Ten years later, Star Trek: The Motion Picture reunited the cast on the big screen aboard a refurbished USS Enterprise . They appeared in five subsequent films, ending with Star Trek VI: The Undiscovered Country in 1991, during production of the spin-off series Star Trek: The Next Generation and shortly before Gene Roddenberry's death. Several original series characters also appeared in the seventh movie, Star Trek Generations , and in other Star Trek productions.
- 1 Opening credits
- 2.1 Starring
- 2.2 Also starring
- 3 Production crew
- 4.1 First pilot
- 4.2 Season 1
- 4.3 Season 2
- 4.4 Season 3
- 5.1 Concept
- 5.2 The first pilot
- 5.3 The second pilot
- 5.4 The series begins
- 5.5 The first season
- 5.6 Syndication
- 5.7 Reception
- 5.8 Remastered
- 6 Related topics
- 8 External links
Opening credits [ ]
- Main Title Theme (Season 1) file info (composed by Alexander Courage )
- Main Title Theme (Season 2-3) file info (composed by Alexander Courage )
Main cast [ ]
Starring [ ].
- William Shatner as Captain Kirk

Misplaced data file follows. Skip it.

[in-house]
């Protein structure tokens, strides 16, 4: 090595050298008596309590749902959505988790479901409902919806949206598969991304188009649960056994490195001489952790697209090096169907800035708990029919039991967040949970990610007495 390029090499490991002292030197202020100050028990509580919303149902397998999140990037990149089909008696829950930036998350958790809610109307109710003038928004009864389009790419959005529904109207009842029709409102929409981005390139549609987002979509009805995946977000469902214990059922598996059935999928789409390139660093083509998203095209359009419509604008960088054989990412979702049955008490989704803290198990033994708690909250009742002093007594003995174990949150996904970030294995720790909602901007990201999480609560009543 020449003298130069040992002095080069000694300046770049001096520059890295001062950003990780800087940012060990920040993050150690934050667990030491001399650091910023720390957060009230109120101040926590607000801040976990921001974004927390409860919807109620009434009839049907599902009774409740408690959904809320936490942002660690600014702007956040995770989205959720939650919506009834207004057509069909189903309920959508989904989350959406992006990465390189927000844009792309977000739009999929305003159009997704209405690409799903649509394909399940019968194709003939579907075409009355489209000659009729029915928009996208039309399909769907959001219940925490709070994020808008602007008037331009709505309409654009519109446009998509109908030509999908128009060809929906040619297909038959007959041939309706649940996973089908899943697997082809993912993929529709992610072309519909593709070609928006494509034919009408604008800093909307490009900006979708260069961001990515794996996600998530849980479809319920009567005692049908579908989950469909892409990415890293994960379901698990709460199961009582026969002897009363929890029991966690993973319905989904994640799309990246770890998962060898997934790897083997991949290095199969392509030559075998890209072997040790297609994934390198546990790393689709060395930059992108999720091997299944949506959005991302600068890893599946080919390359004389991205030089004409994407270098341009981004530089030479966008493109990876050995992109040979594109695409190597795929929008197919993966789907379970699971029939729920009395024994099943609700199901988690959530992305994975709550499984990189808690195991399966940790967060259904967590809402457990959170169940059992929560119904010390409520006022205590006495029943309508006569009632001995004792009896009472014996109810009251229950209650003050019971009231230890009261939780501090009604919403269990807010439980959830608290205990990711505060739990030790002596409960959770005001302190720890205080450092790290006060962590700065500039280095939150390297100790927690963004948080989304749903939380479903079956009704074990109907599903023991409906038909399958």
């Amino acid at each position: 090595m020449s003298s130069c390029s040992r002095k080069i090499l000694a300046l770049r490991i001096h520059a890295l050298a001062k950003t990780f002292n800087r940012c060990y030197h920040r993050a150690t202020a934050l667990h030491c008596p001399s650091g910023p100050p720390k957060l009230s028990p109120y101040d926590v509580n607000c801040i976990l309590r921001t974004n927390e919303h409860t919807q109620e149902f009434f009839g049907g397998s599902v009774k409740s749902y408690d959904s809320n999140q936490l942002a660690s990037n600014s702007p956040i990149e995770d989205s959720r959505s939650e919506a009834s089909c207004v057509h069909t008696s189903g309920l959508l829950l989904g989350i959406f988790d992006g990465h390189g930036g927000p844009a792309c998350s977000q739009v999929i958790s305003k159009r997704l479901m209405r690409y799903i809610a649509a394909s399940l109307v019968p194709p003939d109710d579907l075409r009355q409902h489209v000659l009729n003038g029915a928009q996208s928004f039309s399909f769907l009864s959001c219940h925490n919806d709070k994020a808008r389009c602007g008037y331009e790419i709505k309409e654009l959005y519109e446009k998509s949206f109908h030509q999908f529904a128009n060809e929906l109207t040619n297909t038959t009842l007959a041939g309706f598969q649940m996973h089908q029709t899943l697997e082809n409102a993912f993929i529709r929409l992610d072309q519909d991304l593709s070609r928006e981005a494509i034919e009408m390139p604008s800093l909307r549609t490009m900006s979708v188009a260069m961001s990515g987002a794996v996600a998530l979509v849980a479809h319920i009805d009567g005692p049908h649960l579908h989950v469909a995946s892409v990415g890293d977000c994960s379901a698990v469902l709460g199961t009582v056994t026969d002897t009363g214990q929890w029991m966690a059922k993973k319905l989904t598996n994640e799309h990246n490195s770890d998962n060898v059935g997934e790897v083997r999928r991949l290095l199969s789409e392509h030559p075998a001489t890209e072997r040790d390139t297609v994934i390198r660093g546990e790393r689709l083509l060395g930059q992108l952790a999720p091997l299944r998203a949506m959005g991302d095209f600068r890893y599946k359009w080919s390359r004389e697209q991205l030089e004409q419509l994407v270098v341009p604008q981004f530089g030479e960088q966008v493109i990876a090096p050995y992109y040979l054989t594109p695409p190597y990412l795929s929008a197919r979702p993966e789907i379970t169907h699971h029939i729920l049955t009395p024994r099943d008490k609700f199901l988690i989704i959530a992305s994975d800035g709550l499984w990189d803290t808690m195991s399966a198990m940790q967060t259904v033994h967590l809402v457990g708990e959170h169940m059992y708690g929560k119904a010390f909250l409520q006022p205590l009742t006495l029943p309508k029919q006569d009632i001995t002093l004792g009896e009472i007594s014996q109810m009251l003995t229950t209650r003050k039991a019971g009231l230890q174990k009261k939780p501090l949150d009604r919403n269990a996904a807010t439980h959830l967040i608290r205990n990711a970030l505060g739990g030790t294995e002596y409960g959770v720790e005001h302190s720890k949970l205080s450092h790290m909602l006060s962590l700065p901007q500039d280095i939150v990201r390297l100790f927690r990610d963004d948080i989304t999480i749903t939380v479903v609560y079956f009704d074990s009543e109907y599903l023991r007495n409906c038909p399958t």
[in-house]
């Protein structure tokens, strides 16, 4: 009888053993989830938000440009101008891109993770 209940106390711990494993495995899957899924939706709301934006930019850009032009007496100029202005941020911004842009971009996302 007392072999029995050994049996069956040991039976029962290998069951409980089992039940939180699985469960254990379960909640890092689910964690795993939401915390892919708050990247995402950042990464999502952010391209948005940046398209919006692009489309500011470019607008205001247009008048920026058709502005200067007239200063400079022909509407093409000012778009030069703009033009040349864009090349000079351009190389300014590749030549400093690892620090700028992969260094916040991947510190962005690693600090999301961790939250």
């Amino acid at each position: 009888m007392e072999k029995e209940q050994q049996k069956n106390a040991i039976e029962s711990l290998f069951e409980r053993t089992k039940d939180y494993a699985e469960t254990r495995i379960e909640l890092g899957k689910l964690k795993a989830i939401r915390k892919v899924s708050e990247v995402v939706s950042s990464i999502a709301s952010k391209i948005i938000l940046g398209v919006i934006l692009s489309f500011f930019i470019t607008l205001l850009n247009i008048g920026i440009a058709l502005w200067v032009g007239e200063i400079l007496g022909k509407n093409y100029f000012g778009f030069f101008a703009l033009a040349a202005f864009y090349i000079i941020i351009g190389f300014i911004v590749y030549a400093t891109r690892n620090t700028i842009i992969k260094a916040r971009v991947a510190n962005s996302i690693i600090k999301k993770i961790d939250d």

Also starring [ ]
- Leonard Nimoy as Mr. Spock
- DeForest Kelley as Dr. McCoy ( 1967 - 1969 ; co-star 1966 - 1967 )
In addition, the following regulars were listed in the end credits as co-stars:
- James Doohan as Scotty
- Nichelle Nichols as Uhura
- George Takei as Sulu
- Walter Koenig as Chekov ( 1967 - 1969 )
- Majel Barrett-Roddenberry as Christine Chapel
- Grace Lee Whitney as Janice Rand
Production crew [ ]
- Gene Roddenberry – Creator, Writer, Producer, Executive Producer
- Gene L. Coon – Writer, Producer
- John Meredyth Lucas – Writer, Producer, Director
- Fred Freiberger – Producer (1968-69)
- Robert Justman – Associate Producer (Season 1-2), Co-Producer (Season 3), First Assistant Director (two pilots)
- D.C. Fontana – Writer, Script Consultant (1967-68)
- Steven W. Carabatsos – Writer, Story Consultant (1966)
- John D.F. Black – Associate Producer, Writer, Story Editor (1966)
- Arthur H. Singer – Story Consultant (1968-69)
- Byron Haskin – Associate Producer (first pilot)
- Walter "Matt" Jefferies – Production Designer, Art Director